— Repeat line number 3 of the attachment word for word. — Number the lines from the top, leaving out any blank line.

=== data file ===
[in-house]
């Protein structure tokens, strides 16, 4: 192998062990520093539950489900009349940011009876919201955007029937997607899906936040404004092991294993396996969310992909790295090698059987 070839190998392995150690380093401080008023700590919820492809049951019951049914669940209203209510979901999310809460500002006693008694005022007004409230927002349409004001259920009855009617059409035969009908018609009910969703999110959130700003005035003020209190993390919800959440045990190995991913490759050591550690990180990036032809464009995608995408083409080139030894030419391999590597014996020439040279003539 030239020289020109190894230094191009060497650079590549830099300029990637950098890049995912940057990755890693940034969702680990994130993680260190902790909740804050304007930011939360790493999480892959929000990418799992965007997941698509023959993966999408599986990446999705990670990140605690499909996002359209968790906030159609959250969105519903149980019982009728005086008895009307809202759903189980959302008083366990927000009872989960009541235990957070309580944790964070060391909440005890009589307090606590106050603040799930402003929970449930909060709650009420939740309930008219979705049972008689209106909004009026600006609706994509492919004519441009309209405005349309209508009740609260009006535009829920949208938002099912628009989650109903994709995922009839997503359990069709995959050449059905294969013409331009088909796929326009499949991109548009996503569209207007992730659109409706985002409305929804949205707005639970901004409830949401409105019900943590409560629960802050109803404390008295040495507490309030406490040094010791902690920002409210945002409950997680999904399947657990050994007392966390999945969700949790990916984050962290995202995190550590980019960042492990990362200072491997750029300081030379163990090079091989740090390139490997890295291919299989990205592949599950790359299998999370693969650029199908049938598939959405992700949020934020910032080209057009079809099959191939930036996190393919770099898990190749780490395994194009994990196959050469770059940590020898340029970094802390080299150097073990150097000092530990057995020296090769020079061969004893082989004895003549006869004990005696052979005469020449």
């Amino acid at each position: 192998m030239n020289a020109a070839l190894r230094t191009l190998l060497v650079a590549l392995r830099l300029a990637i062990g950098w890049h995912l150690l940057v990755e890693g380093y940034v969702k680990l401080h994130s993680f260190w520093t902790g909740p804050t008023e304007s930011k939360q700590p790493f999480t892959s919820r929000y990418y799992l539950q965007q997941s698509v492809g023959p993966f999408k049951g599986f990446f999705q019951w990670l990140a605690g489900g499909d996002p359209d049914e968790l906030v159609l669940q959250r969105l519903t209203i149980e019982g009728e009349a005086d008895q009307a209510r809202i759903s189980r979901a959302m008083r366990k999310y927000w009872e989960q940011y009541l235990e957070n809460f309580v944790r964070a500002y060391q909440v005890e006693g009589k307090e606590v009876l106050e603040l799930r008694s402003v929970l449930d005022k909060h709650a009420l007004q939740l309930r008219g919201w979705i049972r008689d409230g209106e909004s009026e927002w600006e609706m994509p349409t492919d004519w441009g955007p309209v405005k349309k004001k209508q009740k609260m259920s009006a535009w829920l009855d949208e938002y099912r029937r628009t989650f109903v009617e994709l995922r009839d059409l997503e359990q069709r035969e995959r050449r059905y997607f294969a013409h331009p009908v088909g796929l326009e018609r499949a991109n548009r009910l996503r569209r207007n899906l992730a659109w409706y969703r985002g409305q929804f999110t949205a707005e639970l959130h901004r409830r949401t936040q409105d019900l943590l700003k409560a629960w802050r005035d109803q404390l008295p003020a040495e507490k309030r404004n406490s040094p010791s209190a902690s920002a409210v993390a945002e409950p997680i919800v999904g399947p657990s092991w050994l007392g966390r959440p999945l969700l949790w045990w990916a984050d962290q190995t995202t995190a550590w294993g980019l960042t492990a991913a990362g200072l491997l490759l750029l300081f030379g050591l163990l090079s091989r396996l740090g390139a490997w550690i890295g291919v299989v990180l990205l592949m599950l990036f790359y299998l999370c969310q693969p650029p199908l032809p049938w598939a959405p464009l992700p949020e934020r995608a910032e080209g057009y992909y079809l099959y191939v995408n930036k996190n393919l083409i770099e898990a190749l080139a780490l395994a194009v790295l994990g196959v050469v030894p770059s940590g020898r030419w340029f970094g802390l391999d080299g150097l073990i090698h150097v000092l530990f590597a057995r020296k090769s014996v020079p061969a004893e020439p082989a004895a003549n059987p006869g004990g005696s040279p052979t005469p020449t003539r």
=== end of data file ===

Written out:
């Amino acid at each position: 192998m030239n020289a020109a070839l190894r230094t191009l190998l060497v650079a590549l392995r830099l300029a990637i062990g950098w890049h995912l150690l940057v990755e890693g380093y940034v969702k680990l401080h994130s993680f260190w520093t902790g909740p804050t008023e304007s930011k939360q700590p790493f999480t892959s919820r929000y990418y799992l539950q965007q997941s698509v492809g023959p993966f999408k049951g599986f990446f999705q019951w990670l990140a605690g489900g499909d996002p359209d049914e968790l906030v159609l669940q959250r969105l519903t209203i149980e019982g009728e009349a005086d008895q009307a209510r809202i759903s189980r979901a959302m008083r366990k999310y927000w009872e989960q940011y009541l235990e957070n809460f309580v944790r964070a500002y060391q909440v005890e006693g009589k307090e606590v009876l106050e603040l799930r008694s402003v929970l449930d005022k909060h709650a009420l007004q939740l309930r008219g919201w979705i049972r008689d409230g209106e909004s009026e927002w600006e609706m994509p349409t492919d004519w441009g955007p309209v405005k349309k004001k209508q009740k609260m259920s009006a535009w829920l009855d949208e938002y099912r029937r628009t989650f109903v009617e994709l995922r009839d059409l997503e359990q069709r035969e995959r050449r059905y997607f294969a013409h331009p009908v088909g796929l326009e018609r499949a991109n548009r009910l996503r569209r207007n899906l992730a659109w409706y969703r985002g409305q929804f999110t949205a707005e639970l959130h901004r409830r949401t936040q409105d019900l943590l700003k409560a629960w802050r005035d109803q404390l008295p003020a040495e507490k309030r404004n406490s040094p010791s209190a902690s920002a409210v993390a945002e409950p997680i919800v999904g399947p657990s092991w050994l007392g966390r959440p999945l969700l949790w045990w990916a984050d962290q190995t995202t995190a550590w294993g980019l960042t492990a991913a990362g200072l491997l490759l750029l300081f030379g050591l163990l090079s091989r396996l740090g390139a490997w550690i890295g291919v299989v990180l990205l592949m599950l990036f790359y299998l999370c969310q693969p650029p199908l032809p049938w598939a959405p464009l992700p949020e934020r995608a910032e080209g057009y992909y079809l099959y191939v995408n930036k996190n393919l083409i770099e898990a190749l080139a780490l395994a194009v790295l994990g196959v050469v030894p770059s940590g020898r030419w340029f970094g802390l391999d080299g150097l073990i090698h150097v000092l530990f590597a057995r020296k090769s014996v020079p061969a004893e020439p082989a004895a003549n059987p006869g004990g005696s040279p052979t005469p020449t003539r």